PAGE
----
A Lexington man already serving prison time following a shooting that killed the daughter of local Olympian Tyson Gay will now be in a cell for substantially longer.
D’Vonta Middlebrooks, sentenced last year to 15 years in state prison following the 2016 shooting death of 15-year-old Trinity Gay, was sentenced Friday for a separate federal firearm charge.
Middlebrooks was handed another 115 months — 9 years, 7 months — over a 2018 firearm charge for which he was found guilty.
The federal charge came just two months before Middlebrooks was set to stand trial for his role in Trinity’s killing. During an August 2018 search of Middlebrooks’ home, a 9 mm handgun was found. Lexington police assisted state parole and probation officers in the search while Middlebrooks was out of jail on bond for other charges. He admitted to possessing the firearm and was arrested, according to court records.
He must serve at least 85 percent of his federal sentence — or a little more than eight years — and will be supervised by the U.S. Probation Office for three years after his release. He was going to be eligible for parole in 2021 for his October 2018 conviction in the Trinity Gay case, according to prison records.
Trinity, a track star at Lafayette High School, was shot in the lower neck while outside a car during an exchange of gunfire at Cook Out restaurant on South Broadway on Oct. 16, 2016.
Prosecutors were unable to definitively say who killed Trinity, and no one was charged with murder for firing the bullet that killed her.
Middlebrooks was convicted of wanton endangerment and being a persistent felony offender because he shot at a blue Ford Fusion when Trinity was killed. His attorney contended that someone in the car was shooting at Middlebrooks, but prosecutors said those shots were fired into the air.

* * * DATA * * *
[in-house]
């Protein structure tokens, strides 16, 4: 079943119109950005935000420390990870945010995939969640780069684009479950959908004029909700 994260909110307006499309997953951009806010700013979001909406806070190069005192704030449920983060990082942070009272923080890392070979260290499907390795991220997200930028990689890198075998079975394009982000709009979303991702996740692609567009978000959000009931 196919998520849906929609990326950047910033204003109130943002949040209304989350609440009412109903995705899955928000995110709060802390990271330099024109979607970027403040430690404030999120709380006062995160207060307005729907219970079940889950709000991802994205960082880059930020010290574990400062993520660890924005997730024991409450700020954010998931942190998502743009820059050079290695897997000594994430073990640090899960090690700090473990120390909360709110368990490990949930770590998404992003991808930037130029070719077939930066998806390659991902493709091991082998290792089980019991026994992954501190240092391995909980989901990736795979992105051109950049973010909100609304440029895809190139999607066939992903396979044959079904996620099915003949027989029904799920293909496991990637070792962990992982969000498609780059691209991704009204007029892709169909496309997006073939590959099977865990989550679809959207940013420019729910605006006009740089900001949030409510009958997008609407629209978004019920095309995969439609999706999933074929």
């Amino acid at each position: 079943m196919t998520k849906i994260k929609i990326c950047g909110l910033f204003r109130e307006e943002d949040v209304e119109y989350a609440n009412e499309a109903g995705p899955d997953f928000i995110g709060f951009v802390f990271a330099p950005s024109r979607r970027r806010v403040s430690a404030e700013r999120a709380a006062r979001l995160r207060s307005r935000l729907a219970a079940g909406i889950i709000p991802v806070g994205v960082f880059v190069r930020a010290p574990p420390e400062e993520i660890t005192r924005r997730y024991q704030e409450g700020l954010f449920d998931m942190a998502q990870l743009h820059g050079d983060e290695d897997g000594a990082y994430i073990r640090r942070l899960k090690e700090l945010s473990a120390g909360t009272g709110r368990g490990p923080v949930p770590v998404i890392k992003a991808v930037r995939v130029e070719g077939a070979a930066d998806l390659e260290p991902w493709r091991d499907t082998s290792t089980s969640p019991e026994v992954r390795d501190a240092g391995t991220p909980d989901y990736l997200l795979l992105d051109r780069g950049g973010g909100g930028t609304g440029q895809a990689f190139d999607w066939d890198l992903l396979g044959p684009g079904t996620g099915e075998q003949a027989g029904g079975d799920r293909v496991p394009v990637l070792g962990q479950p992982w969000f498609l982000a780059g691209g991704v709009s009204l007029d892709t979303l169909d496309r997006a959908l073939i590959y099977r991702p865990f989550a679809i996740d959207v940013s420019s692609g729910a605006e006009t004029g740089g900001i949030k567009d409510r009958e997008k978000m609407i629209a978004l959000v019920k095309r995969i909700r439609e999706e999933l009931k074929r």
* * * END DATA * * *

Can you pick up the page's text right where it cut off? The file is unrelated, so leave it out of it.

Chazerae Taylor, who started a chain reaction of shooting that led to Trinity’s wounding and death, was found guilty of wanton murder and four counts of first-degree wanton endangerment.
His son, D’Markeo Taylor, was found guilty of first-degree wanton endangerment and Lamonte Williams was found guilty on five counts of first-degree wanton endangerment.
The four were sentenced after the trial in December. With his federal sentence added to the state prison sentence he received in December, Middlebrooks was put in prison longer than the 20 years Fayette Circuit Judge Ernesto Scorsone gave Chazerae Taylor. Williams and D’Markeo Taylor were given probated sentences.
The U.S. attorney’s office said the federal case against Middlebrooks was part of a crackdown aimed at using federal laws and longer federal sentences to get violent criminals off the streets of Kentucky communities.